FLORHAM PARK, N.J. -- These are tough times for Mark Sanchez.
And as if that wasn't hard enough, Sanchez was hit with a one-two punch. At about the same time he was learning that Smith would start in Week 1, his boss -- owner Woody Johnson -- intimated the former starter was partially responsible for the injury.
"I wished he hadn't gotten hurt, but you've got to protect yourself, too," Johnson said at a Super Bowl XLVIII promotion in Manhattan, trying to defend coach Rex Ryan for playing Sanchez behind a backup offensive line in the fourth quarter of the team's third preseason game.
Johnson, speaking to reporters later in the day at the Jets' facility, attempted to "clarify" his earlier comments. He said he never meant to suggest the injury was Sanchez's fault.
Scrambling outside the pocket, Sanchez was blasted by then-New York Giants defensive tackle Marvin Austin, who came free and had a clean shot. Sanchez has a bruised joint in his throwing shoulder and has been ruled out for Sunday's season opener against the Tampa Bay Buccaneers. Sanchez, who missed only one game due to injury in his first four seasons, is expected to miss a few weeks, sources said.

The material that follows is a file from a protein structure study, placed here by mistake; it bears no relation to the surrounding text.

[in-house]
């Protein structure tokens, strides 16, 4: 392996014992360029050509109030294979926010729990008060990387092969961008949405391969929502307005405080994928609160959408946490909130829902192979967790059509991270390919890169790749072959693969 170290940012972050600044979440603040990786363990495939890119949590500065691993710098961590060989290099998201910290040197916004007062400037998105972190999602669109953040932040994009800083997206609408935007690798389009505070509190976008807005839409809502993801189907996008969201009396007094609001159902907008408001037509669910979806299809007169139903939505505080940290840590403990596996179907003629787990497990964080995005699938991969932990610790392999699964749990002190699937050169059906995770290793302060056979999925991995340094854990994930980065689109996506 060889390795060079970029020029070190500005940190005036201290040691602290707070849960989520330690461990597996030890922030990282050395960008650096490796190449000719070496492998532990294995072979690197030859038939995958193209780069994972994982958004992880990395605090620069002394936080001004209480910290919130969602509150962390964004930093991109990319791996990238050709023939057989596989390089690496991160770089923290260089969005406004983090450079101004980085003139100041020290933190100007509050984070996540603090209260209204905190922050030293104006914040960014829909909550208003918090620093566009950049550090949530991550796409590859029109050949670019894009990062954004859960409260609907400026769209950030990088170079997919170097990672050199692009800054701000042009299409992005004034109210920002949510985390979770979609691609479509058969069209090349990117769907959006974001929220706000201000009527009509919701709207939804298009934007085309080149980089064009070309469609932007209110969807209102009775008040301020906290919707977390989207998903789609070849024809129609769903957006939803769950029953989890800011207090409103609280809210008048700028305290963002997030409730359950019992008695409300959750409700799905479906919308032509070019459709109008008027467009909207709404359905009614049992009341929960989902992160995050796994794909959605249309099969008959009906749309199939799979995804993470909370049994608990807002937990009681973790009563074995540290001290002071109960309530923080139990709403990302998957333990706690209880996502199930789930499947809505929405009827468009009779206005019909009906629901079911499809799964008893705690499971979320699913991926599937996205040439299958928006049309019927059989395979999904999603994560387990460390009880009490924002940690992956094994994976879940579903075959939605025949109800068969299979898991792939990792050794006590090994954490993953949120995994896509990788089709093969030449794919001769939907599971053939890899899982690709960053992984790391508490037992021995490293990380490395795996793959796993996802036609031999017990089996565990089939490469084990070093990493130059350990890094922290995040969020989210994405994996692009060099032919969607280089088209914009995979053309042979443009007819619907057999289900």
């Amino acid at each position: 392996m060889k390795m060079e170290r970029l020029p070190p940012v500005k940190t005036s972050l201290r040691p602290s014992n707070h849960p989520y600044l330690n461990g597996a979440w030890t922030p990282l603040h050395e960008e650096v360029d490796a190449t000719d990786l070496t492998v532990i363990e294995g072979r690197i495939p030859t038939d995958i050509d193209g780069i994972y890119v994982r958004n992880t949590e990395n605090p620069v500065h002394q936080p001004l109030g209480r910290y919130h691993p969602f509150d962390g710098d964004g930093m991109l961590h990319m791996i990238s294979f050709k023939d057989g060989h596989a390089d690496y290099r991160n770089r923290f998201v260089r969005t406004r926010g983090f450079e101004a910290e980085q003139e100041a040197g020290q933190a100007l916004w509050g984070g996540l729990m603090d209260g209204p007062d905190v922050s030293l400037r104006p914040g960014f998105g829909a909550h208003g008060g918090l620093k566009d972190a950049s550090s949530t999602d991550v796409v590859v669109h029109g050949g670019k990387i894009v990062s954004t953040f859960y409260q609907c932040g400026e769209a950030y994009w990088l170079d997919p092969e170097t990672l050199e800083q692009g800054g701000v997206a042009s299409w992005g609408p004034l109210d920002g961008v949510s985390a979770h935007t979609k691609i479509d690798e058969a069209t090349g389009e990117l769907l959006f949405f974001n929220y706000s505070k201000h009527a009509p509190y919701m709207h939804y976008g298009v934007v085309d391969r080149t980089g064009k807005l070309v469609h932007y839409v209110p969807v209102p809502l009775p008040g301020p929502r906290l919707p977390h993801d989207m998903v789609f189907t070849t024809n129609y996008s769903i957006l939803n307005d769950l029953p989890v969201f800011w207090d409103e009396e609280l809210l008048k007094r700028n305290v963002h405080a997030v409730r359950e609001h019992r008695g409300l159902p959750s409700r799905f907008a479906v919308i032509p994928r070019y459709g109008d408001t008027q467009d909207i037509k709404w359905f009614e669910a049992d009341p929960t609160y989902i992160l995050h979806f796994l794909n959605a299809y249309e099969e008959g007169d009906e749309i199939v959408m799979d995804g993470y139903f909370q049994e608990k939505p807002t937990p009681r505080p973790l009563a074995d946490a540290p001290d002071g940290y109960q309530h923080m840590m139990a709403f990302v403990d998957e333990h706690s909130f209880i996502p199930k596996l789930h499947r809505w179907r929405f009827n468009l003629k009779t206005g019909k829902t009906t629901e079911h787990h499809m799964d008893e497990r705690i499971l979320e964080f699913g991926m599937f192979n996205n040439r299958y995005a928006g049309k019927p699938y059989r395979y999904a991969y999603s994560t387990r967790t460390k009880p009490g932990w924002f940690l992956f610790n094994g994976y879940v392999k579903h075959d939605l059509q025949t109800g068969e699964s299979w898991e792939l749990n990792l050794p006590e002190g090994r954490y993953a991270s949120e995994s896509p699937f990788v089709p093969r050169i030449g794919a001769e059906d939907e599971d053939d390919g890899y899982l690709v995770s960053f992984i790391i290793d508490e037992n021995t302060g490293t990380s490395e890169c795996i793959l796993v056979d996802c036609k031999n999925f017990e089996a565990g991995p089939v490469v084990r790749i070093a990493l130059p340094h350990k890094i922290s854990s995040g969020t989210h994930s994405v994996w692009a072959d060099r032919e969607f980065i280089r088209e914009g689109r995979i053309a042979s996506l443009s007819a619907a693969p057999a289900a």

The former first-round pick could conceivably sit on the bench for the remainder of the season, but he's not going anywhere, according to Johnson.
"Mark will be on the team; I don't think there's any question about that," said Johnson, who is paying Sanchez a guaranteed $8.25 million to be a backup.
There also was speculation about placing Sanchez on short-term injured reserve, but general manager John Idzik said that isn't a consideration.
"We're not looking at that," he said. "We're looking at Mark continuing to rehab. We said it's day to day. It's very unpredictable. ... Hopefully, we'll get him back here soon."
Sanchez reportedly feared being placed on IR, but that isn't true, according to a person familiar with the situation.
"Mark is progressing, and he's not overly concerned about being placed on IR," the person said.
On Wednesday, Sanchez stepped out of character, avoiding reporters. He entered the locker room after practice, saw a group of reporters at his locker and walked out with a public-relations official. In recent days, Sanchez had been uncomfortable discussing his injury.
Sanchez still has a chance to regain his starting job, according to Idzik, but it's clear the organization is moving away from him.
Johnson, who gave Sanchez a three-year contract extension 18 months ago, always referred to him as a franchise quarterback. Not Wednesday.
"He's a very, very good quarterback," Johnson said. "Franchise quarterback, you can debate the term. There's a competition for the job, and he's still in the competition."
Ryan's controversial decision to insert Sanchez into the fourth quarter of the third preseason game ended up costing the owner $715,000 -- the amount it took to sign veteran Brady Quinn as a backup.
Johnson expressed disappointment that Sanchez got hurt but said he has "no regrets" for playing him. Ryan took the heat for making the call, but he was following a plan established before the game, according to Idzik, who was involved in the plan.
"We regret the fact that he was injured," Idzik said. "We feel terribly about that. Mark feels worse than we do."